WHOLE generations of Germans have been brought up to think of conquest of the Ukraine as offering the surest road to a more abundant German life. Bismarck toyed with the idea of an "independent principality of Kiev." Kaiser William II and Adolf Hitler both have tried to exploit opportunities to bring to reality their dreams of a Ukrainian colony which would serve as "breadbasket" for a greater German Reich.
It is a matter of record that Imperial Germany failed in its endeavor to exploit the wealth of the Ukraine. Neither before nor after the peace of Brest-Litovsk (March 3, 1918), which turned that German-conquered territory into a nominally independent state under German overlordship, did it make any appreciable contribution to the German war economy. The German people found out that the Imperial High Command was sadly mistaken when it proclaimed that the worst was over now that their armies firmly held the Ukrainian granary.
What, now, has Hitler to show, after more than a year of occupation?
Complete data are not available, of course, but one good estimate is that Hitler may have got something like 500,000 tons of food grains from the Ukraine in 1941 -- a mere fraction of the total German consumption. A more detailed report compiled during the past summer by British economic experts is even grimmer. According to this source, the total food production of the Ukraine last year consisted of 200,000 tons of bread, 450,000 tons of potatoes, 40,000 tons of sugar beets, 120,000 tons of meat and 15,000 tons of fats. Even if the Nazis did reduce the local population to a starvation level, they could not have secured for themselves more than one-third, or at best one-half, of this. When the needs of the army of occupation had been met, there can have been no surplus whatever for shipment to the Reich. The same report forecasts a 40 percent reduction from those figures in the Ukrainian output of food in 1942.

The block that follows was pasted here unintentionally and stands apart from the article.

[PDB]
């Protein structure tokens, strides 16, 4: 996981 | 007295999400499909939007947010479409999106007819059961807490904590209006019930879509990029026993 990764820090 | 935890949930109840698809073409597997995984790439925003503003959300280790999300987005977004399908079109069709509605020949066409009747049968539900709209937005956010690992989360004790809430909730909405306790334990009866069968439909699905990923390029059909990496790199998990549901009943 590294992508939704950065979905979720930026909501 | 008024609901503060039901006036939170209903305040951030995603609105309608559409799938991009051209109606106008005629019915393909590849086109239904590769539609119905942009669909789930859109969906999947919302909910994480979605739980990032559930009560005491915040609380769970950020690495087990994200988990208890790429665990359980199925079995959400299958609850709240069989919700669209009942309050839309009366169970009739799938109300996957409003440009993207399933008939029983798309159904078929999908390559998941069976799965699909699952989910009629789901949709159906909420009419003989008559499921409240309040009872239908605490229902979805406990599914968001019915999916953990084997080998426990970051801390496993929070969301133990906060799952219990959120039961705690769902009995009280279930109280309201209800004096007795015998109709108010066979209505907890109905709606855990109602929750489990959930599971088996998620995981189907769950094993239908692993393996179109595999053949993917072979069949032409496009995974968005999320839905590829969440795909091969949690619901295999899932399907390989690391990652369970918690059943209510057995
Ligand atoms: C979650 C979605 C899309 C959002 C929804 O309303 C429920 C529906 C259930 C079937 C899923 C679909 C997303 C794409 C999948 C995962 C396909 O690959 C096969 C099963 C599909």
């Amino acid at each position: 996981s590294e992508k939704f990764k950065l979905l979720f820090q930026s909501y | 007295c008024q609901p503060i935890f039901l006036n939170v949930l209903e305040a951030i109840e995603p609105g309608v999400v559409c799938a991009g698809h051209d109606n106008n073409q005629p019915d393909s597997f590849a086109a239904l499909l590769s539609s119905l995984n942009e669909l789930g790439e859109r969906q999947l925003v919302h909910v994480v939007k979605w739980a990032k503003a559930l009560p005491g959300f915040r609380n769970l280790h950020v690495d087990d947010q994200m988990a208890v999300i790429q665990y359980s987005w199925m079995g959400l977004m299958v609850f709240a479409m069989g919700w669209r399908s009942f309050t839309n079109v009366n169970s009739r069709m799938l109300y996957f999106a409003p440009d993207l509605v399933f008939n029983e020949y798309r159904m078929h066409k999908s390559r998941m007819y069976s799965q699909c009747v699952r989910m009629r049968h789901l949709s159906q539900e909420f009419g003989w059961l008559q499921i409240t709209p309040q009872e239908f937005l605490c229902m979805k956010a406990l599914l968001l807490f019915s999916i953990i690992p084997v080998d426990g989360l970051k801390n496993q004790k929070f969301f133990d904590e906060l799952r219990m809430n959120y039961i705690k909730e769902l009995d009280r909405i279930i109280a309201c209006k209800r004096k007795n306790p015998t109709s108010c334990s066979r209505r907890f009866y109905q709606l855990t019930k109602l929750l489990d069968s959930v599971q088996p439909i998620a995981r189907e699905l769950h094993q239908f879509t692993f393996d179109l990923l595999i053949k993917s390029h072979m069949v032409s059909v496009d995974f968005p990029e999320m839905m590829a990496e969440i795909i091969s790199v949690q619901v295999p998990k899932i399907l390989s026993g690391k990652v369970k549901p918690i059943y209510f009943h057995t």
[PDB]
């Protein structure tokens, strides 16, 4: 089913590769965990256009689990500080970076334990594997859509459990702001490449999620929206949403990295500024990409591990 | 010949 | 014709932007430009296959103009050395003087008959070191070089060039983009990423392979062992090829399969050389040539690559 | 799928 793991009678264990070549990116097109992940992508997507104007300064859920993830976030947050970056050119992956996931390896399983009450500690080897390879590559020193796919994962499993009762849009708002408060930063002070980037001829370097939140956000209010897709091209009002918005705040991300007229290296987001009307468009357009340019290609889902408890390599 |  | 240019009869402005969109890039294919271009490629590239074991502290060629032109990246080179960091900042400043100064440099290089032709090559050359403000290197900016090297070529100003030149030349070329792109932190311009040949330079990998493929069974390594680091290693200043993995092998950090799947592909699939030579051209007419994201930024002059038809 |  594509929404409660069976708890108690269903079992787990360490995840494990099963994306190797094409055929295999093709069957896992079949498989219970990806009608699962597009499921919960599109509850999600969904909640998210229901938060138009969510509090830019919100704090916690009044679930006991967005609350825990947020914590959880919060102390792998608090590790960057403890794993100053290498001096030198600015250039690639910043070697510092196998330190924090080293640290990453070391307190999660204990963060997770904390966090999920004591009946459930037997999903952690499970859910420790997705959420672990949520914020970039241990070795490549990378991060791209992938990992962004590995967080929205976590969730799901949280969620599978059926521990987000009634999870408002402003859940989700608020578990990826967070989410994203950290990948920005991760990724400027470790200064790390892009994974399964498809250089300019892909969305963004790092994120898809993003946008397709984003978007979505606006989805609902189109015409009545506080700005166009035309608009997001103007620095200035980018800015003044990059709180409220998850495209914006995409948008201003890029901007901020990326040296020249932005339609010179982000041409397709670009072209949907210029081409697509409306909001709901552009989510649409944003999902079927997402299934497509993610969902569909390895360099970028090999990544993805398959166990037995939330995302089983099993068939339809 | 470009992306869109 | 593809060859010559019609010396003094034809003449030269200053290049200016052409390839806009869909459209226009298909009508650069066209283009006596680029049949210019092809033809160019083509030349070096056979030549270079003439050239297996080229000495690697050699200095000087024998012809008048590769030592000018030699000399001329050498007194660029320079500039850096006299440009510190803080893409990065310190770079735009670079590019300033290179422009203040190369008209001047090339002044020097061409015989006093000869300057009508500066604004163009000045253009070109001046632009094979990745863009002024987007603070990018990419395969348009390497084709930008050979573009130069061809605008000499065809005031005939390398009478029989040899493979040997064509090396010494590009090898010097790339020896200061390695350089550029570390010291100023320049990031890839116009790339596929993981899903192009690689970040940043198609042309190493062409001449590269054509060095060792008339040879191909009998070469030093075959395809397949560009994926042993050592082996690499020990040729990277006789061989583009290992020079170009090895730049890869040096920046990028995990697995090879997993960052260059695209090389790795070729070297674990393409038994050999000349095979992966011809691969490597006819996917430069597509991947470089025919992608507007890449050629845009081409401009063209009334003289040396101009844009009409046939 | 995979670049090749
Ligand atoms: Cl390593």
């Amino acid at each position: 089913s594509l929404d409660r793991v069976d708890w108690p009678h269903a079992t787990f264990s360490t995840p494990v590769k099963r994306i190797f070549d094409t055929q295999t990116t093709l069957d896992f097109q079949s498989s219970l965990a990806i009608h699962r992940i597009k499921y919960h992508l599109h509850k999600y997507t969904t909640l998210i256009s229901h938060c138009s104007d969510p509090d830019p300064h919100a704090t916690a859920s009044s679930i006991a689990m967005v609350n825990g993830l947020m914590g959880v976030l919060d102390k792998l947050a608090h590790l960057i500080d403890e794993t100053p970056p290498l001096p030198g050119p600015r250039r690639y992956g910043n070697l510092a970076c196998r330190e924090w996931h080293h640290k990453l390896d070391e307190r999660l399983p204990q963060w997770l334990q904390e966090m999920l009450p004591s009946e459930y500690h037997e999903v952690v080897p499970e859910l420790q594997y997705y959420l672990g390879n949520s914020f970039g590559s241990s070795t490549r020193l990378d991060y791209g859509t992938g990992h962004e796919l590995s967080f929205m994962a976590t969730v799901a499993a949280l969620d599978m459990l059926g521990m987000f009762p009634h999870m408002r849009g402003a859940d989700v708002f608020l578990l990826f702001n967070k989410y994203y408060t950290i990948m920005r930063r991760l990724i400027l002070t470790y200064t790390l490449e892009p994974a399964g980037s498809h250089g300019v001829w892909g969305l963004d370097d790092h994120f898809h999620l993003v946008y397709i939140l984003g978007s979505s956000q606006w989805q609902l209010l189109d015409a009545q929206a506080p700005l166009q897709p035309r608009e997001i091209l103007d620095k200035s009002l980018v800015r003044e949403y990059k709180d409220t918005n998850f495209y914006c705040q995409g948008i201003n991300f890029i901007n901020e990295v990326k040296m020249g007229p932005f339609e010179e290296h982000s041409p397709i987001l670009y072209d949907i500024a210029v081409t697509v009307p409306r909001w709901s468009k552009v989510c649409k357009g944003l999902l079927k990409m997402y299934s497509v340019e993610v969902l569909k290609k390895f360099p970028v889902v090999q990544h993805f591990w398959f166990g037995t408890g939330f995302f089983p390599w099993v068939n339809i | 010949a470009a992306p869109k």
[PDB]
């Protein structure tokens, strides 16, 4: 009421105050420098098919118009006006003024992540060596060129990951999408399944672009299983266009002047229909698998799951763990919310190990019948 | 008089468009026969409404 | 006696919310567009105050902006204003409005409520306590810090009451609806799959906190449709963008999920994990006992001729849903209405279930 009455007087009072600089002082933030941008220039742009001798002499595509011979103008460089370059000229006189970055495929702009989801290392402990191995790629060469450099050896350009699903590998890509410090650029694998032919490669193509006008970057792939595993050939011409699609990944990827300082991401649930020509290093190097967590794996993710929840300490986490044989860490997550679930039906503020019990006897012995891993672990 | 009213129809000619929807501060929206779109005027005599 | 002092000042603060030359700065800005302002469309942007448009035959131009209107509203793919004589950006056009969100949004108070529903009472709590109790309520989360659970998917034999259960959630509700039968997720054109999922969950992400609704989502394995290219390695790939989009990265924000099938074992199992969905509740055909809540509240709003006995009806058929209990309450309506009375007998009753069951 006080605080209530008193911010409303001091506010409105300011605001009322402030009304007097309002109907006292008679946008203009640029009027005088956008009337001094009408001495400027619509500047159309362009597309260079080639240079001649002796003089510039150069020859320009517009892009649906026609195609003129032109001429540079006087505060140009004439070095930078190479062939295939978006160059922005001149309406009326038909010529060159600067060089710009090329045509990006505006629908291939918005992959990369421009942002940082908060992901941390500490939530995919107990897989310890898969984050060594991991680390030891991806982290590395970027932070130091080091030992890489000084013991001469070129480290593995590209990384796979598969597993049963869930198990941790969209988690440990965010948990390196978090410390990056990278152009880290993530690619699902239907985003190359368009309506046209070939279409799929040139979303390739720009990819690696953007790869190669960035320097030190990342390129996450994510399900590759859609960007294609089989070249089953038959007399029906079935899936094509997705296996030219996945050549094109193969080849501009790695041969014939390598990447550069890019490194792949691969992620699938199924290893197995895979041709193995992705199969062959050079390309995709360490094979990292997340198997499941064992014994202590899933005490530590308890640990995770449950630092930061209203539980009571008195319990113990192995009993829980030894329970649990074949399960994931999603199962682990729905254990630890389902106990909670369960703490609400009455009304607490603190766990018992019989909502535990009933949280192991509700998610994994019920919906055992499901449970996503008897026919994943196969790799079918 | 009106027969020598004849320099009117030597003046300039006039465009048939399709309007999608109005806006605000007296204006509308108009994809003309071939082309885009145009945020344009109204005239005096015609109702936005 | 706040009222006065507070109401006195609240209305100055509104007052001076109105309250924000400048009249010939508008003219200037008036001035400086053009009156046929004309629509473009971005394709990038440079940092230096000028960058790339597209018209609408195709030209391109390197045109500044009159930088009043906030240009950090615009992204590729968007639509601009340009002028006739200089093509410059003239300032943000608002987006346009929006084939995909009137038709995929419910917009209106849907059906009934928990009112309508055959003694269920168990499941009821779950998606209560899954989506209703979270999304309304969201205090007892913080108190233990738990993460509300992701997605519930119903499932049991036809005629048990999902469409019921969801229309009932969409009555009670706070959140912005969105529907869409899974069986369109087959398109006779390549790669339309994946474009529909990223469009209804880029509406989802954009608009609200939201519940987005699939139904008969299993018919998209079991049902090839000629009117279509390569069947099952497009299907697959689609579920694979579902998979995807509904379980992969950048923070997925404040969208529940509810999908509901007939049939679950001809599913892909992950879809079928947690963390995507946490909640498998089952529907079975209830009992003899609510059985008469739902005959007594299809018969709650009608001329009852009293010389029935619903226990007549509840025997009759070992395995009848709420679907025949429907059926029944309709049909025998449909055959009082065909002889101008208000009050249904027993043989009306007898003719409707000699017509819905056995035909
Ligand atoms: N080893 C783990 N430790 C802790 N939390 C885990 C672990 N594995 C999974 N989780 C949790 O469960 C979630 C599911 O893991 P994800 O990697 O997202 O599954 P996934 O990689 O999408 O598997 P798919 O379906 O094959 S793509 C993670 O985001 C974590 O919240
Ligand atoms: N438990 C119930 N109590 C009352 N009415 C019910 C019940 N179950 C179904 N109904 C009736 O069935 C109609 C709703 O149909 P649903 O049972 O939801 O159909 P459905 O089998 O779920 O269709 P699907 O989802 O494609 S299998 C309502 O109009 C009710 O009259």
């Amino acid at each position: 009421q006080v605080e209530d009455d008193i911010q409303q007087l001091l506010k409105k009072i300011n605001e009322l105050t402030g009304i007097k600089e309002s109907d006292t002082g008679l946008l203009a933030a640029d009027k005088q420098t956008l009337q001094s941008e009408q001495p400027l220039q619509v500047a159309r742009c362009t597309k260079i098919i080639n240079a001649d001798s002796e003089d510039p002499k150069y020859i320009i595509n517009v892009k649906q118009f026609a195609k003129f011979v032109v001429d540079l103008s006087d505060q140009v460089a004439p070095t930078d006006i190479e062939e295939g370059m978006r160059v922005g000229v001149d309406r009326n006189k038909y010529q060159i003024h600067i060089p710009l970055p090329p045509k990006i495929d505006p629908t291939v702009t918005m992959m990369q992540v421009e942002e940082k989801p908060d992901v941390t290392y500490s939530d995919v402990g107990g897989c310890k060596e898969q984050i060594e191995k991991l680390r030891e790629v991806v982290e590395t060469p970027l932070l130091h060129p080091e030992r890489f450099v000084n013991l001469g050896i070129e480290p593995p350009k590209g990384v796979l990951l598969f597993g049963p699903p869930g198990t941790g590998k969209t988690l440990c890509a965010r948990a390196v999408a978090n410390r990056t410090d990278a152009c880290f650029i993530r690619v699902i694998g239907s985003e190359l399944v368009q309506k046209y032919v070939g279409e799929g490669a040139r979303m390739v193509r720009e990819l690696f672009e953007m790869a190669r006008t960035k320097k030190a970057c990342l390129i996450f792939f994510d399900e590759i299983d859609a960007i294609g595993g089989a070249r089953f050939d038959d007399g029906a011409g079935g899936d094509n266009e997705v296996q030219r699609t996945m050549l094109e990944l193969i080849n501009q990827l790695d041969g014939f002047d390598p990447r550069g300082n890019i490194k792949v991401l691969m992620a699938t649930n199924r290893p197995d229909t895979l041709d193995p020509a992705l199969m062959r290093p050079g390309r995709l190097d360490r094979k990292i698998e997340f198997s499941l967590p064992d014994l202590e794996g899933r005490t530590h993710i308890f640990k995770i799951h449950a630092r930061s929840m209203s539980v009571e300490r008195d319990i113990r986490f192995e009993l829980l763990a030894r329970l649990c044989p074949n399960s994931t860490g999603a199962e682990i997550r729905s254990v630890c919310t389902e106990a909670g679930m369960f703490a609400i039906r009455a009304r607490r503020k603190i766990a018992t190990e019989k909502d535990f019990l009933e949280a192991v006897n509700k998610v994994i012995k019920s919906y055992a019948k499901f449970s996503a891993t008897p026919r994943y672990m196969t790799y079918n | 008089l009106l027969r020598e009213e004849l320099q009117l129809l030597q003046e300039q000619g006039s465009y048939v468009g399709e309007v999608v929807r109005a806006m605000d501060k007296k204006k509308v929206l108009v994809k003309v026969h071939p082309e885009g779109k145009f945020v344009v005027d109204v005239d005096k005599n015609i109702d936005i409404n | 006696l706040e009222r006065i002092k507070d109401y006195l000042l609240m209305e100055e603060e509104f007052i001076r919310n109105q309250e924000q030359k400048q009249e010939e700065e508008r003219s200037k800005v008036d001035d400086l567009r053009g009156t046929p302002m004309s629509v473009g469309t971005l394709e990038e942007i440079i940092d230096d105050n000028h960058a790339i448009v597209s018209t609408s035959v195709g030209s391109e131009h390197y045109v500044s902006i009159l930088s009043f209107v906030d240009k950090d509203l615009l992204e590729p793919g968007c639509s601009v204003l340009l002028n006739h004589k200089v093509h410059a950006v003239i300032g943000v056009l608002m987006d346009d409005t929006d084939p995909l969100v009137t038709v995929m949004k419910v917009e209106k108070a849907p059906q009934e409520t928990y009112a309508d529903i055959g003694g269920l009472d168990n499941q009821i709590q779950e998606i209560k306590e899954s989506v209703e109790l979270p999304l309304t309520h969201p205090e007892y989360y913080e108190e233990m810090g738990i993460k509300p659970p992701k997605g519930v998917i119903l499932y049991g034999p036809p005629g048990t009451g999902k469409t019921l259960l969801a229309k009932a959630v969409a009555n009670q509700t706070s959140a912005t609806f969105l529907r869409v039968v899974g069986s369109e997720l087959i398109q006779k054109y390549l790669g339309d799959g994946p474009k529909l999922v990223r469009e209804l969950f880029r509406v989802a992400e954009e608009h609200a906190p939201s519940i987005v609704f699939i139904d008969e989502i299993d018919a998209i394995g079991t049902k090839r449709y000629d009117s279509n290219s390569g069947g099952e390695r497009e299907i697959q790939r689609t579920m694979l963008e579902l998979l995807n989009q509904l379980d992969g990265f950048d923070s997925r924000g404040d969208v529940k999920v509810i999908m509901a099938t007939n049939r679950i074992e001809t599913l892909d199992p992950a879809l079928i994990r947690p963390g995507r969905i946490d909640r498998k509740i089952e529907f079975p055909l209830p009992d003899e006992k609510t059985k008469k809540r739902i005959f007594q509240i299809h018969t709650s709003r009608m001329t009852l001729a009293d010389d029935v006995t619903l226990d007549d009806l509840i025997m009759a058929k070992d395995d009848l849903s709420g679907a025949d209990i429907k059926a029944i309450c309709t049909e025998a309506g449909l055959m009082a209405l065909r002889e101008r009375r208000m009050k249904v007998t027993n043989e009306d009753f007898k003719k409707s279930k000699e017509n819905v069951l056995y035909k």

Contrast with this the figures for 1937, the last year for which Soviet statistics
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